Many writing guides feature long explainers that detial how to craft a great plot. They’ve turned the phrase “rising action” into a buzzword in many classes. At Page-Turner, a short comic illustrating major plots that don’t work, including one in which the protagonist “ignores the problem until it goes away.”
At Open Letters, Rohan Maitzen writes about her awakening to the chasm between an academic appreciation for books and "a more personal, affective, and engaged vision of criticism. It has been surprising and exciting to me to realize how blinkered I was about non-academic book culture, and chastening to realize how little use my own specialized reading has been as preparation to join in."
Hitchens looks back at the Rushdie fatwa and its legacy of censorship.The Feltron 2008 Annual Report"The Governor and the Glove" - an encounter with BlagojovichJoseph O'Neill remembers Updike (via TEV)Ted Leo performs Bruce Springsteen's "Dancing in the Dark."The Paleolithic era of online news.TNR reviews Outliers: "It is an axiom of Malcolm Gladwell's method that a perfect anecdote proves a fatuous rule."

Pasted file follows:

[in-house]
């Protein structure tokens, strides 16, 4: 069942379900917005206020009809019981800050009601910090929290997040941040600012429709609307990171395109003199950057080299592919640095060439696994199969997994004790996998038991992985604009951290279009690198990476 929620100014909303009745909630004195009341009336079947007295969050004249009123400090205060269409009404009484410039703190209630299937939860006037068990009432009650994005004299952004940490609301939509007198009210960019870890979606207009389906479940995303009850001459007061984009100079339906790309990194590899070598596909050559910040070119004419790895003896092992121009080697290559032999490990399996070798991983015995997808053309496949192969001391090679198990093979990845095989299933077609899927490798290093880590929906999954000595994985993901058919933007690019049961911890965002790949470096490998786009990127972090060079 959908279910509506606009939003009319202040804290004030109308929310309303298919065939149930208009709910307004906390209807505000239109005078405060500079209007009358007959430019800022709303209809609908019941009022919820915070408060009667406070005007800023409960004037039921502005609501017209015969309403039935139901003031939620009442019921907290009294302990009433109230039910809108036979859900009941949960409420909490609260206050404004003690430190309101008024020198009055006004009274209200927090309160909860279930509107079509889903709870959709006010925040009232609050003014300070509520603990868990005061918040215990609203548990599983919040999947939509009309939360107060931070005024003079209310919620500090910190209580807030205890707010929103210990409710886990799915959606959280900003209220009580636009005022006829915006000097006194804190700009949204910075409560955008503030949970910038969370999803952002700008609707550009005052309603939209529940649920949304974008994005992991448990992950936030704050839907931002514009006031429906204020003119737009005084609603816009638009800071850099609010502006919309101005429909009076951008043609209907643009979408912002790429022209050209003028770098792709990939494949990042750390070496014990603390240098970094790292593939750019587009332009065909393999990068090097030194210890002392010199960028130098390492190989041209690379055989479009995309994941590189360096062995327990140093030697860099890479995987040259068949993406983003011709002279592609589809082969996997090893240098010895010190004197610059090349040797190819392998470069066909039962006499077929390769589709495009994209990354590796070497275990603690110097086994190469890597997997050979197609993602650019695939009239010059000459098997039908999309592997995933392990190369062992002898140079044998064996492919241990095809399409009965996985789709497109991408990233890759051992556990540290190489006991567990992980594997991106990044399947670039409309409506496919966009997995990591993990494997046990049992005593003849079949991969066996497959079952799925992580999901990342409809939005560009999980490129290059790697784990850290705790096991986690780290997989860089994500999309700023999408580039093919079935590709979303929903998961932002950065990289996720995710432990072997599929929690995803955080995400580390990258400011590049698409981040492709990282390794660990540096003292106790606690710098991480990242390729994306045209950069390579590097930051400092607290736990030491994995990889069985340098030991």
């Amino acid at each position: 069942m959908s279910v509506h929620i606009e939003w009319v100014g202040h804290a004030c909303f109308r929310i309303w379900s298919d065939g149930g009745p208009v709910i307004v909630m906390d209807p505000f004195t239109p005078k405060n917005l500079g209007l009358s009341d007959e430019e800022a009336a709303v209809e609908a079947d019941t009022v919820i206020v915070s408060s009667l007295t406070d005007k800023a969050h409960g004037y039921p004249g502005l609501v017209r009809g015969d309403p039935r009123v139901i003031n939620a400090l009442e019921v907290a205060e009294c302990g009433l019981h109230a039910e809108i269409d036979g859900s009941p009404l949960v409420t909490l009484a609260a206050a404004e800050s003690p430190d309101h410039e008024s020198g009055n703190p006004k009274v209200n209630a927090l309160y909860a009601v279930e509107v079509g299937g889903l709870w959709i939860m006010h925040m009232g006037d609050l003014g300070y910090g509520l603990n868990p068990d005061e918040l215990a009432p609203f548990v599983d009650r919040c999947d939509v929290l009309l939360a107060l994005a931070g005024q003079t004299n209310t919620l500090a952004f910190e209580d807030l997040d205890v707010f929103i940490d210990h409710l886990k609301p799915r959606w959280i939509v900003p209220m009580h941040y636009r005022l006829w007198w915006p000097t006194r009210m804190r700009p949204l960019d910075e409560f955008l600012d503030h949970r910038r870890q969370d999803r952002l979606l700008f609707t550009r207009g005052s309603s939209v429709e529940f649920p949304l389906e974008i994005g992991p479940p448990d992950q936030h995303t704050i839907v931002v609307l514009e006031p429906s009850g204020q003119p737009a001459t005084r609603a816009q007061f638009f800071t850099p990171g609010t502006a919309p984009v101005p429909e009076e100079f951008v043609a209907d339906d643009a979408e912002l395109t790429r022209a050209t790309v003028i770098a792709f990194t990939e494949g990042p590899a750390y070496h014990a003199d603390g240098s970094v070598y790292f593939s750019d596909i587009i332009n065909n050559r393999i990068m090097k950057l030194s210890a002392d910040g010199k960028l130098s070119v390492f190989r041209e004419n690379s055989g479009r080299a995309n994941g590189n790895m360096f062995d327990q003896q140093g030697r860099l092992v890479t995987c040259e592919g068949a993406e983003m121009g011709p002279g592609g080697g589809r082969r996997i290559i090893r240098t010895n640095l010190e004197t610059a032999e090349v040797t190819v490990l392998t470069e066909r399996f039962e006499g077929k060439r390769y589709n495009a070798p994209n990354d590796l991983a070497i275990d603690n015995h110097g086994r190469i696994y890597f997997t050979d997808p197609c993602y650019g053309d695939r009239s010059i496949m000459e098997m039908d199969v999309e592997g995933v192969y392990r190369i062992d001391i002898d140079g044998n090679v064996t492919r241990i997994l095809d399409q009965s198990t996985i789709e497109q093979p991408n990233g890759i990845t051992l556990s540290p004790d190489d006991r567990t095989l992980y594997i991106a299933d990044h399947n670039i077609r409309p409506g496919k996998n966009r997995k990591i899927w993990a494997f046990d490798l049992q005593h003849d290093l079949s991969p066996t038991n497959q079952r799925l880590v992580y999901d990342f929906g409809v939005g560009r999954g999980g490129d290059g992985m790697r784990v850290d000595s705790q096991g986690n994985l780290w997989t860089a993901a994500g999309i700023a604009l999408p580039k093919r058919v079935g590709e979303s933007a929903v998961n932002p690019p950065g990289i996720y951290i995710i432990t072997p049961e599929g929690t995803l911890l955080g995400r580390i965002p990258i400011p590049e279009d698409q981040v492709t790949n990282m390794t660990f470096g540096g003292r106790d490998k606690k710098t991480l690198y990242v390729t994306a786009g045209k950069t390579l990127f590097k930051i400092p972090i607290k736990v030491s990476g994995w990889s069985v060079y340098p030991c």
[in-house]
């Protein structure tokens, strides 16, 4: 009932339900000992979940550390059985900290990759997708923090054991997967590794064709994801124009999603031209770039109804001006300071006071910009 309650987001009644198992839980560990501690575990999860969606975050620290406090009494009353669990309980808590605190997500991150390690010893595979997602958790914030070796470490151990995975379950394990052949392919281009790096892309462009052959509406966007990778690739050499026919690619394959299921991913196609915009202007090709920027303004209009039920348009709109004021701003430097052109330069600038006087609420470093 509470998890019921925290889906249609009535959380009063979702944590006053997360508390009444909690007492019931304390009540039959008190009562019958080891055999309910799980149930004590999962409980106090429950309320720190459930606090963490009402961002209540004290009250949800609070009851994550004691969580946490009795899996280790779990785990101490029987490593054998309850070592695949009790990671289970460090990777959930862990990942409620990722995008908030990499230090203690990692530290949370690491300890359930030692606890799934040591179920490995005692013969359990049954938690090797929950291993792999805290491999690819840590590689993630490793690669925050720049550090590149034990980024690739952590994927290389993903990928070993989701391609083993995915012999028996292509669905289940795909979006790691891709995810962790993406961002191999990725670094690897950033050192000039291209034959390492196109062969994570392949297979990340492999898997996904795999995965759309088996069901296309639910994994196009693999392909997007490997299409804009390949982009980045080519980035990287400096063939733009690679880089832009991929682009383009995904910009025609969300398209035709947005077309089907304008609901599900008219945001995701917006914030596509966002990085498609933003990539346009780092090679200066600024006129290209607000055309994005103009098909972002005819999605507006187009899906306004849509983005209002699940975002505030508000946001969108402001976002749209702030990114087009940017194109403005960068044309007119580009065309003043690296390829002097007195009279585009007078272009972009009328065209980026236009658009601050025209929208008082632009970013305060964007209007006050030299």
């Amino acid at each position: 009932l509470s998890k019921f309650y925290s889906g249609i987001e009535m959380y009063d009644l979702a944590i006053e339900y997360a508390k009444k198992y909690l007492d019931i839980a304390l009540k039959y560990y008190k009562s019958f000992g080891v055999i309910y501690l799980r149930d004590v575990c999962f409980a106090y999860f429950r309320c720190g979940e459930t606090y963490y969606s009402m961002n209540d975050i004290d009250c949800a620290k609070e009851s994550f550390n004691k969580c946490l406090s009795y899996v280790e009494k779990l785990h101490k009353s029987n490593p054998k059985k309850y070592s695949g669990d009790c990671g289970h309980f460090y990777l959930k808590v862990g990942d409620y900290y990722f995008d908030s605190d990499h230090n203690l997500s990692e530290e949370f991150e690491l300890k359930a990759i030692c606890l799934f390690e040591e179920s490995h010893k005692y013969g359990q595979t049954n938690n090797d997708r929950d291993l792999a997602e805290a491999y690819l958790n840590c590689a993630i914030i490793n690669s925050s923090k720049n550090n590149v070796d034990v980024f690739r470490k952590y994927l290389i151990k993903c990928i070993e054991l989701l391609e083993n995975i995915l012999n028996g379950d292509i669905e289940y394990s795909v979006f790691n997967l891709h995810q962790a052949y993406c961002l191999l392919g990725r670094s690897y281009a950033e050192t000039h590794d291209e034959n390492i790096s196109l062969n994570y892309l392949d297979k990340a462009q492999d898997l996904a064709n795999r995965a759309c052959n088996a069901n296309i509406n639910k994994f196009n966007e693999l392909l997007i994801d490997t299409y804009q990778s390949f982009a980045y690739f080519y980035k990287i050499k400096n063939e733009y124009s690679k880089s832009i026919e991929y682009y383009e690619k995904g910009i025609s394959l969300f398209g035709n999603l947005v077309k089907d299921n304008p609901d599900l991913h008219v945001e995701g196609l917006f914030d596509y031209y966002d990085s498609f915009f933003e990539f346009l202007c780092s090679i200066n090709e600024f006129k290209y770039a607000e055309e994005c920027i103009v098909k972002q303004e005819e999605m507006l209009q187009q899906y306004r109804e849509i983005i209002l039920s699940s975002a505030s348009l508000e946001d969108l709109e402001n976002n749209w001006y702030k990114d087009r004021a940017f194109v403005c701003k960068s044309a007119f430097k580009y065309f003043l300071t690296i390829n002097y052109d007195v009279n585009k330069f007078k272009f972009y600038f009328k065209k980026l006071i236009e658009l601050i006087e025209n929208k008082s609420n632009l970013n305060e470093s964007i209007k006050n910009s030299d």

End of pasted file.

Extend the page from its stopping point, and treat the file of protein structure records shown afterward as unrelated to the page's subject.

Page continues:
For over twenty years, from the thirties through the fifties, a group of Oxford writers who called themselves The Inklings met weekly to drink, exchange ideas and read aloud their drafts. Though J.R.R. Tolkien and C.S. Lewis were easily their most famous members, the group had other notable figures, among them the language historian Arthur Owen Barfield. In The Chronicle of Higher Education, a history of the group.
"A story works when there’s momentum, life behind the words," Mary Miller told Matthew Salesses at The Rumpus. She needs that momentum for her new novel, The Last Days of California, about a family driving to California for the rapture. Also, Amy Butcher wrote about her favorite Millerisms at Hobart.
This fall the University of Iowa’s International Writing Program is offering a free, 7-session live online Advanced Fiction Seminar. The course will run from September 16 through October 28, and it will be taught by fiction writer Nate Brown. Best of all? It’s open to anyone with an internet connection. Applications are due September 6th.